Ice Layering

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Ice layering is a phenomenon that is almost universally observed in ice sheets and glaciers where the average temperature does not rise above freezing.

Annual differences in temperature and irradiation cause ice to form differently from year to year, and this generates alternating layers of light and dark ice. This method is considered a relatively accurate way to measure the age of an ice sheet, as only one layer will form per year. While there have been a few cases where several layers have formed per year, these incidents do not challenge the ability of ice layering to provide a minimum age, as these false layers can be discerned from the real thing upon close inspection.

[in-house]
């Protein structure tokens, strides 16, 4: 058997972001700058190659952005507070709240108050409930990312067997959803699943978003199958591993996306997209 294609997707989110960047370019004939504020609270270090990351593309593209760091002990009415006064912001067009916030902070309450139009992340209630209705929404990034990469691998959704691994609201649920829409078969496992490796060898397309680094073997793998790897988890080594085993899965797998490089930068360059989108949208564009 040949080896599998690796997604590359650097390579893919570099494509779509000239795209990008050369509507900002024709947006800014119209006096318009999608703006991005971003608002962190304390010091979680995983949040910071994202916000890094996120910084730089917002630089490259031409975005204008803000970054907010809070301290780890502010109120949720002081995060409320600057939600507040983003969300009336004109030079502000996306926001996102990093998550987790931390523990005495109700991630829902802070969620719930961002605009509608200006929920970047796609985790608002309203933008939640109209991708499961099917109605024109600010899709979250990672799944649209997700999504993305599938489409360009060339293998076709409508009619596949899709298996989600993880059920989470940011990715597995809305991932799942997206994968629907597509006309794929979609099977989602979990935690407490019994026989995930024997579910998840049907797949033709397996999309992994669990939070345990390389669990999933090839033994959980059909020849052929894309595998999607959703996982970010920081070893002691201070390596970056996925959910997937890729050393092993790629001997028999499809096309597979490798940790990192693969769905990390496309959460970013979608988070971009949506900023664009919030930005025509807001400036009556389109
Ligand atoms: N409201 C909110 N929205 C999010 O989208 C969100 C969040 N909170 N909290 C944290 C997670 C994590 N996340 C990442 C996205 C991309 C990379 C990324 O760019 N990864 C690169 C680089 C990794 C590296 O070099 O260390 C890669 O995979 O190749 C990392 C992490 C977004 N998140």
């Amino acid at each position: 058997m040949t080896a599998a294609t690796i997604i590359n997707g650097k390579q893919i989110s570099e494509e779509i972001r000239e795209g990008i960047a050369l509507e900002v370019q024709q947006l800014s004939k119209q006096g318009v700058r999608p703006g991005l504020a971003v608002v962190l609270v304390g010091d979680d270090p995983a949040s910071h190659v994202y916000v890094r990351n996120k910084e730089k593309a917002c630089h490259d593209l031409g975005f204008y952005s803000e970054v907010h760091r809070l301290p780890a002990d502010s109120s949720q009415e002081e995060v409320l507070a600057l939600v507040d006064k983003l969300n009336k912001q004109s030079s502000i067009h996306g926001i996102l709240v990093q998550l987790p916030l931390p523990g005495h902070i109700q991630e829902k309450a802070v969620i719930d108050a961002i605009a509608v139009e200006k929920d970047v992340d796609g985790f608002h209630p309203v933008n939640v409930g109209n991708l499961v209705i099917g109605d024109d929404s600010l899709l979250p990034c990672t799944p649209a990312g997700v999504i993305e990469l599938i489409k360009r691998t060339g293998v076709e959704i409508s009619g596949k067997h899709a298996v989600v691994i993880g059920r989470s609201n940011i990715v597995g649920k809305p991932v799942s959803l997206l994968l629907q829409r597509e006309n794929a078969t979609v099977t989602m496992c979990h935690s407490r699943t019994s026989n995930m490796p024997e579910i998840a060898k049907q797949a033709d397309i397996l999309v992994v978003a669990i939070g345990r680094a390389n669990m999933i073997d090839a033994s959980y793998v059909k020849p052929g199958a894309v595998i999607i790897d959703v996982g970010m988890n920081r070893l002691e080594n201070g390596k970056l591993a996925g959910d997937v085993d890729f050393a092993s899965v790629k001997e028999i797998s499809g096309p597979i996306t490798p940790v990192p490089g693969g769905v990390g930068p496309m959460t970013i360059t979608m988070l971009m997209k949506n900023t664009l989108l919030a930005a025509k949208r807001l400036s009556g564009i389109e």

Currently, the greatest number of layers found in a single ice sheet is over 700,000, which clearly contradicts the idea of an earth less than 10,000 years old.(1)

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